Wednesday, December 15, 2010

The Distant Hours by Kate Morton

In The Distant Hours, a letter arrives for Meredith, Edie's mother, 50 years after it was sent. She is visibly upset and refuses to talk about it. It is at that time, that Edie learns that her mother was shipped off during WWII (as other children were) to live in Milderhurst Caste with the Blythe sisters. Meredith refuses to talk about it, so Edie embarks on a journey to uncover the truth about her mother's evacuation. Along the way, she discovers other secrets that have been well hidden over the years by the sisters.

This was such a great book. At 562 pages, it was a bit long for me, but I knew I wouldn't have any trouble getting through it because I love Morton's work. I admit I was a little impatient with a few of the storylines in this book. I kept asking myself, what does this have to do with the mystery? How does this tie in? Then the author does what I didn't think was possible; she ties it all together. All of it! All of the odds and ends that I thought had nothing to do with the mystery were tucked in nicely at the end. Brilliantly, in fact. This is a terrific story from a wonderful author who undoubtedly has a fantastic imagination.

I loved all of the characters, but especially the three Blythe sisters: Percy, Saffy, and Juniper. Each of them had their idiosyncrasies that made them interesting. Of the three, Juniper stood out as my favourite. She was such an odd character, I wanted to find the real story behind her madness. Besides them, I really wanted to learn more about Meredith's experiences as a evacuated child in WWII.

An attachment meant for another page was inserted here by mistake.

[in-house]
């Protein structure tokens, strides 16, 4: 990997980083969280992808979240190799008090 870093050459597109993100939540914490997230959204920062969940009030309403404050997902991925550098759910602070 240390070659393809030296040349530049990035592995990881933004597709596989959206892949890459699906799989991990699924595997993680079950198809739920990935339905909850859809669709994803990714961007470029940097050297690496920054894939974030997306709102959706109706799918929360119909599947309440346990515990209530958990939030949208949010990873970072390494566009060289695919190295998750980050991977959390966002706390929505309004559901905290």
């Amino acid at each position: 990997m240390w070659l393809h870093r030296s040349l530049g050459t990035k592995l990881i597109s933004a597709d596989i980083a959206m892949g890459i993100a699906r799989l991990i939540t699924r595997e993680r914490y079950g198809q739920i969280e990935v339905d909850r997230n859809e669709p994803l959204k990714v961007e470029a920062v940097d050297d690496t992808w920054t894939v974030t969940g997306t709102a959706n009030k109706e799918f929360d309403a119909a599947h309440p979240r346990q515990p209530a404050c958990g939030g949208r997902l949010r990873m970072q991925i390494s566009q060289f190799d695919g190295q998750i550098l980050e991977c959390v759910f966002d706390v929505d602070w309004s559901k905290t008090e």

There was one odd thing about the book. The story is broken up into several parts. Each part is further broken down into many chapters. The chapters are grouped together by present (1992) and past (1940s). Here's where is gets a little weird. The chapters in the present are named as in "A Lost Letter Finds Its Way", "A Memory Clarifies" and so on. However, the chapters in the past are numbered, as in One, Two, Three, etc. I'm not sure why this was done. Also, because the chapters were mostly grouped into past and present, the flow felt a little too regimented and not very natural. That could have been just my perception. The naming really did throw me off.

My favourite quote:
There's none like a sister for remembering one's ancient sins. (page 72)

The book contained a few new-to-me words:
trireme (page 126): ancient galley
placatory (page 150): soothing
ingénue (page 178): unsophisticated girl or young woman
déshabillé (page 211): casual or careless manner
sycophancy (page 244): flattery

I also have read Morton's The Forgotten Garden(my review). It's really wonderful. I also have The House at Riverton on my to-be-read bookshelf and can't wait to read it.

Highly recommended.

For more information about this book, please visit the Simon & Schuster website.

For more information about the author and her other books, please visit Kate Morton's website.

I'd like to thank Christine at Edwards Magazine Bookclub and those nice people at Simon & Schuster for this review copy.

The Distant Hours by Kate Morton, Atria Books (Simon & Schuster), ©2010. ISBN 9781439152782(Hardcover), 562p.

1 comment:

  1. Great review! I have read The House at Riverton and really liked it, so this one was on my TBR. It has now moved to the top. Your review is excellent - giving specific likes and dislikes without giving away the story. WWII is usually not my favorite time period to read, but this sounds too good to pass up.

    Also - stops for topping by our blog and commenting on my "grammar pet peeve". I agree with you about the misuse of "myself". I will be back for more of your great blog.


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